- Many countries have witnessed an increase in reporting rates since the advent of #MeToo. In India, registered cases of sexual harassment in workplaces increased by 80%. In France, the number of calls to the national hotline for women victims of violence rose by 105%. In Canada, calls to the Ottawa Rape Crisis Centre went up 100% in one year alone. A study covering 24 countries even showed a 14% increase in sex crime reporting in the months following October 2017.
Effects of Sexual Harassment in the Workplace
According to an article by World Bank Blogs, sexual harassment in the workplace not only is unacceptable behaviour but is also detrimental to the economy. It impacts employees’ physical and psychological health and also leads to higher employee turnover and increased absenteeism. Recent studies have associated it with a decrease in companies returns and profitability, and ultimately in women’s labour force participation. In 2018, workplace sexual harassment imposed several costs, according to Deloitte. The costs included $2.6 billion in lost productivity or $1,053 on average per victim, $0.9 billion in other costs, or $375 on average per victim. A study published by The BMJ found that workers who have been exposed to sexual harassment are at greater risk of suicide and attempting suicide.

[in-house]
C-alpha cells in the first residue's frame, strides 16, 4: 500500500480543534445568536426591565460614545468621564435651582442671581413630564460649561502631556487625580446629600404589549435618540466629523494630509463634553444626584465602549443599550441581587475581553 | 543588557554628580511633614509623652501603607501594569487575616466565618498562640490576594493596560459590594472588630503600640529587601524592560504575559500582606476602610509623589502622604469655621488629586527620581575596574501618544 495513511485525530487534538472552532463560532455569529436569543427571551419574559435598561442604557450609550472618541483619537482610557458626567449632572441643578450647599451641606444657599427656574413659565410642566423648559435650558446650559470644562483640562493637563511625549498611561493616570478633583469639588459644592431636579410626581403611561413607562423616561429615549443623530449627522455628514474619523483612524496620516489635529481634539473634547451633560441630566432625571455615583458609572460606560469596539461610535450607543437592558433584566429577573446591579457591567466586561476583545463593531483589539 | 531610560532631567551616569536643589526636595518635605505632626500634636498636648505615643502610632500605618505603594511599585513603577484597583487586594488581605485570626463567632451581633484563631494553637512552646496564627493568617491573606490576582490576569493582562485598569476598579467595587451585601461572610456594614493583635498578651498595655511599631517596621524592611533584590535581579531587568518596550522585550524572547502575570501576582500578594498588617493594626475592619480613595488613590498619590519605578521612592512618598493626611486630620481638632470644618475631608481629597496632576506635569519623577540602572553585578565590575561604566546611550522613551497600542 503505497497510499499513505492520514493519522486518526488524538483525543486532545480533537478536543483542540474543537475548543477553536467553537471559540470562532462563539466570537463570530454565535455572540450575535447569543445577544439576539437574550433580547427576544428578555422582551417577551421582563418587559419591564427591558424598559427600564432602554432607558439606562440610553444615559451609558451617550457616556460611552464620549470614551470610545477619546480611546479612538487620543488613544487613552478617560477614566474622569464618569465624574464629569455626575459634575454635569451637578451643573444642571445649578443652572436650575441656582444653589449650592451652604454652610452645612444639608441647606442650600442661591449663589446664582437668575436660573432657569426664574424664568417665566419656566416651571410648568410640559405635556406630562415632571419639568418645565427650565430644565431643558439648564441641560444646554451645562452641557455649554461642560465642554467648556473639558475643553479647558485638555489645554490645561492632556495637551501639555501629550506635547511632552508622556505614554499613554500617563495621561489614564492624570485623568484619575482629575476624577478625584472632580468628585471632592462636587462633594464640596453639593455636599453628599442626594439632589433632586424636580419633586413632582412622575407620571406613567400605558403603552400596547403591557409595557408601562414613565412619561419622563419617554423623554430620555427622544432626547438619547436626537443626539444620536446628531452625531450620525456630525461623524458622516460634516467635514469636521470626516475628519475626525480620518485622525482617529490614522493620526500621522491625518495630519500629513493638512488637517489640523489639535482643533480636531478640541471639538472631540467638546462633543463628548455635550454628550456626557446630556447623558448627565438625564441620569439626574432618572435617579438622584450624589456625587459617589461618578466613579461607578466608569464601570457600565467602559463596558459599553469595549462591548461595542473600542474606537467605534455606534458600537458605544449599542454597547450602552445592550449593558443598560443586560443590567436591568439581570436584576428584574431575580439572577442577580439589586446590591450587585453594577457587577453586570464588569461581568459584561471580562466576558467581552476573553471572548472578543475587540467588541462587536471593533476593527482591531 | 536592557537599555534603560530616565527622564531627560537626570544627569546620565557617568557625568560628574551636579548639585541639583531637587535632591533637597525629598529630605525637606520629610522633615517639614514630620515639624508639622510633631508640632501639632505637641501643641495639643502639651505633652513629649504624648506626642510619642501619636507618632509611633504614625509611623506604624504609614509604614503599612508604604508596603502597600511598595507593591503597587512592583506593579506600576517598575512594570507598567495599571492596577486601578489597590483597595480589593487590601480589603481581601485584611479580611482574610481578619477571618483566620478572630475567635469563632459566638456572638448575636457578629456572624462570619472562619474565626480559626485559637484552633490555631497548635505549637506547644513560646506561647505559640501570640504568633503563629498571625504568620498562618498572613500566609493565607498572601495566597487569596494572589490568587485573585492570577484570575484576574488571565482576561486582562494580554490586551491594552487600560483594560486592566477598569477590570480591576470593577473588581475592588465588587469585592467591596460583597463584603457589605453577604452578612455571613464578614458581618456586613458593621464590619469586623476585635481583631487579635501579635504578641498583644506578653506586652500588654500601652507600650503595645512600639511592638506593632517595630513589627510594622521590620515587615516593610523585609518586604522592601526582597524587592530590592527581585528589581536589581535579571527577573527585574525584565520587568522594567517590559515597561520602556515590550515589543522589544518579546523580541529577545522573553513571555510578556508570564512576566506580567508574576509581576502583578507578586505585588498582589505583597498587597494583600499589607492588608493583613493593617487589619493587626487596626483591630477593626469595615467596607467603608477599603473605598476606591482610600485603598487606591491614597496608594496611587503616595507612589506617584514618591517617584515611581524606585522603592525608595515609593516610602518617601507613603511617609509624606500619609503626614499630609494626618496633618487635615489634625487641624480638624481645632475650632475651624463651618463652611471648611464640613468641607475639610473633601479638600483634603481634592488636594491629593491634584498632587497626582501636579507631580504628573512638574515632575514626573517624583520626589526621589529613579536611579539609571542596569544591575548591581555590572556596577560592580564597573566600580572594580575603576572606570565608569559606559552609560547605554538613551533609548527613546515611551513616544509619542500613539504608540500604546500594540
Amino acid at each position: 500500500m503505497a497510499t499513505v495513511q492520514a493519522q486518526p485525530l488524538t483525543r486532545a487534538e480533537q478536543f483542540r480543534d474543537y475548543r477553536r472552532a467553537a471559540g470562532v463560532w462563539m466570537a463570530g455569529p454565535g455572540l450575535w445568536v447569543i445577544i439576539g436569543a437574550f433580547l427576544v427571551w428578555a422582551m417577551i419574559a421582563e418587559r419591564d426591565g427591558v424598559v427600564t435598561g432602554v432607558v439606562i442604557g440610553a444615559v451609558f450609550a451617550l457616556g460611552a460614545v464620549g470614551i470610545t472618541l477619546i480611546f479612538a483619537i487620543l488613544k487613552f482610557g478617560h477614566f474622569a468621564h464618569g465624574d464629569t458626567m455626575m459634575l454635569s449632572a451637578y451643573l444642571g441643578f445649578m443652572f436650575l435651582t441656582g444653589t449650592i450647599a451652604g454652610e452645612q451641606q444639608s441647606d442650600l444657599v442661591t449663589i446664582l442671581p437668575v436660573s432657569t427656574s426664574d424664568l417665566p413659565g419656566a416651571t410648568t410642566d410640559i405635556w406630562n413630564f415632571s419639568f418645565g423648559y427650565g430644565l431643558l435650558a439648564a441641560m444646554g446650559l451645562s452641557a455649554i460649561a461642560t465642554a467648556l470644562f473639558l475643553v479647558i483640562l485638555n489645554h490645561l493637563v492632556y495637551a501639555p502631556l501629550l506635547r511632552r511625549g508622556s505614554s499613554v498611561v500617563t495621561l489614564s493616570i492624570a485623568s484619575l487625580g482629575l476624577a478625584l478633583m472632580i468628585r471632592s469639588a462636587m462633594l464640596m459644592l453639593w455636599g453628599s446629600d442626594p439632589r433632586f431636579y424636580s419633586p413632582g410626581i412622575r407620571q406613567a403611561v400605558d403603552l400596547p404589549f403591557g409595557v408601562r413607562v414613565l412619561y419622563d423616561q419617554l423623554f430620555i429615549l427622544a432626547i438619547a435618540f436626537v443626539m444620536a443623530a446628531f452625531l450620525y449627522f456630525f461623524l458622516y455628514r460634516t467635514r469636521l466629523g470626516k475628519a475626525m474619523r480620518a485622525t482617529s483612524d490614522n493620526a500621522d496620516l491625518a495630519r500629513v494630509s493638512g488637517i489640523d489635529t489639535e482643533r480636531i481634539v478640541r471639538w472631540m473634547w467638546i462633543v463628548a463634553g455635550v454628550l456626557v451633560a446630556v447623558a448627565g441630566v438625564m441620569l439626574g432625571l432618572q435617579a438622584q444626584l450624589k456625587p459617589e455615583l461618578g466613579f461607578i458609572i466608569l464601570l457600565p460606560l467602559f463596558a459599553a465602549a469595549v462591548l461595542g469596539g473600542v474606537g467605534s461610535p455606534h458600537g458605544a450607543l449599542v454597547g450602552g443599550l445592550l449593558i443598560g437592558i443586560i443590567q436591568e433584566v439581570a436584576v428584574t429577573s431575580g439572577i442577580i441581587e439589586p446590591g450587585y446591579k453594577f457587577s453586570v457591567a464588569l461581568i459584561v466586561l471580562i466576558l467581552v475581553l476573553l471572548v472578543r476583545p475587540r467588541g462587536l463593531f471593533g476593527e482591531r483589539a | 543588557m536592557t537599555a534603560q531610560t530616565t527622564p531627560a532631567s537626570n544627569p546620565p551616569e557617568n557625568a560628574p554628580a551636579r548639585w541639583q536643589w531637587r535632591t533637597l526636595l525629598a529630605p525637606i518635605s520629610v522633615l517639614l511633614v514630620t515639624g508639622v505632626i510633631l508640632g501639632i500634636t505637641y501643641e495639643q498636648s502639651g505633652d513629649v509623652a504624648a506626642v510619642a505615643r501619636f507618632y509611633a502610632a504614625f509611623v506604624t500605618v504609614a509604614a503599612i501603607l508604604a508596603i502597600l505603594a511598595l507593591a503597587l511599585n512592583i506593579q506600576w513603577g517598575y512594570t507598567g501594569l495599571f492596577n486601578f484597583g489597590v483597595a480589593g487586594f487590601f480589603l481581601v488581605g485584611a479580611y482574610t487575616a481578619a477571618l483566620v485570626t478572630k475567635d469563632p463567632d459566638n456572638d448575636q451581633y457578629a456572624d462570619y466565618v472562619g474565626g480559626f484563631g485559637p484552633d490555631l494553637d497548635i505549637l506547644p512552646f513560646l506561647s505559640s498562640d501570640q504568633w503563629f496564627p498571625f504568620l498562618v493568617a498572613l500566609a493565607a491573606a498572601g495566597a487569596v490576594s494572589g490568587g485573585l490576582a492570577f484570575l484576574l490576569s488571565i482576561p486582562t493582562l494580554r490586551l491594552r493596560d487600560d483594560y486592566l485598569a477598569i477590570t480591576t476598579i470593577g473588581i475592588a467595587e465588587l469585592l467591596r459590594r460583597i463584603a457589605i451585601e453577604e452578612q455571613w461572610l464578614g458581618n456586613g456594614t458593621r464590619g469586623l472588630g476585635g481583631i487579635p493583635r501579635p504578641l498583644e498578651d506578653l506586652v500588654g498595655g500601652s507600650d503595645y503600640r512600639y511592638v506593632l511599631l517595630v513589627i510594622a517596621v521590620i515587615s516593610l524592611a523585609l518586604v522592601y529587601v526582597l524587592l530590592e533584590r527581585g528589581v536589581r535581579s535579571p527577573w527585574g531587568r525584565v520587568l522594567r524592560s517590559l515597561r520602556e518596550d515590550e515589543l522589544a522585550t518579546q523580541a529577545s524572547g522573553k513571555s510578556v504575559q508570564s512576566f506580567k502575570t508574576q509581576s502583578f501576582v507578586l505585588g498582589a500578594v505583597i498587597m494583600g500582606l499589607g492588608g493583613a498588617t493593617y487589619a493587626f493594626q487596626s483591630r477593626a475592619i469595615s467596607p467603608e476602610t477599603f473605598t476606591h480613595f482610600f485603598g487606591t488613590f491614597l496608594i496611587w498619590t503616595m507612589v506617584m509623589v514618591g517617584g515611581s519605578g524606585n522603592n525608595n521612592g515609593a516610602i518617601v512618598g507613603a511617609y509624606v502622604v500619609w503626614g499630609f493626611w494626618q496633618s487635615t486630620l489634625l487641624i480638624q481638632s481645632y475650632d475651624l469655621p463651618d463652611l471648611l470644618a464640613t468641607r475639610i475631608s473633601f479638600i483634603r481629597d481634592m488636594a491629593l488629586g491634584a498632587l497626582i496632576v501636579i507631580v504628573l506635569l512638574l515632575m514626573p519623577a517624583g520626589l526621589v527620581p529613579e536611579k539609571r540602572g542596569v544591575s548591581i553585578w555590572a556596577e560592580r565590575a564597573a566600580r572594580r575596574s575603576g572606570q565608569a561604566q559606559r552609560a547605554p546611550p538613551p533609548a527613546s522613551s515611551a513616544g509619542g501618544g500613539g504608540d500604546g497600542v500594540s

According to data compiled by Equal Rights Advocates, a women’s law centre in the U.S., 90 to 95% of sexually harassed women suffer from some debilitating stress reaction, including anxiety, depression, headaches, sleep disorders, weight loss or gain, nausea, lowered self-esteem and sexual dysfunction. Also, victims of sexual harassment lose $4.4 million in wages and 973,000 hours in unpaid leave each year in the United States.
According to the Minnesota Advocates for Human Rights, sexual harassment has a cumulative, demoralizing effect that discourages women from asserting themselves within the workplace, while among men it reinforces stereotypes of women employees as sex objects. Sexual harassment in the workplace also creates a hostile or intimidating environment that causes women to leave their jobs and look elsewhere for work or discourages them from seeking those jobs in the first place. The effect on the morale of all employees can also be serious. Both men and women in the workplace can find their work disrupted by sexual harassment even if they are not directly involved. Sexual harassment can have a demoralizing effect on everyone within range of it, and it often negatively impacts company productivity on the whole.
Below are examples of costs associated with sexual harassment in the workplace:
- Health Costs:
- Mental health symptoms
- Physical health symptoms
- Additional health services
- Productivity costs:
- Reduced performance
- Lower job satisfaction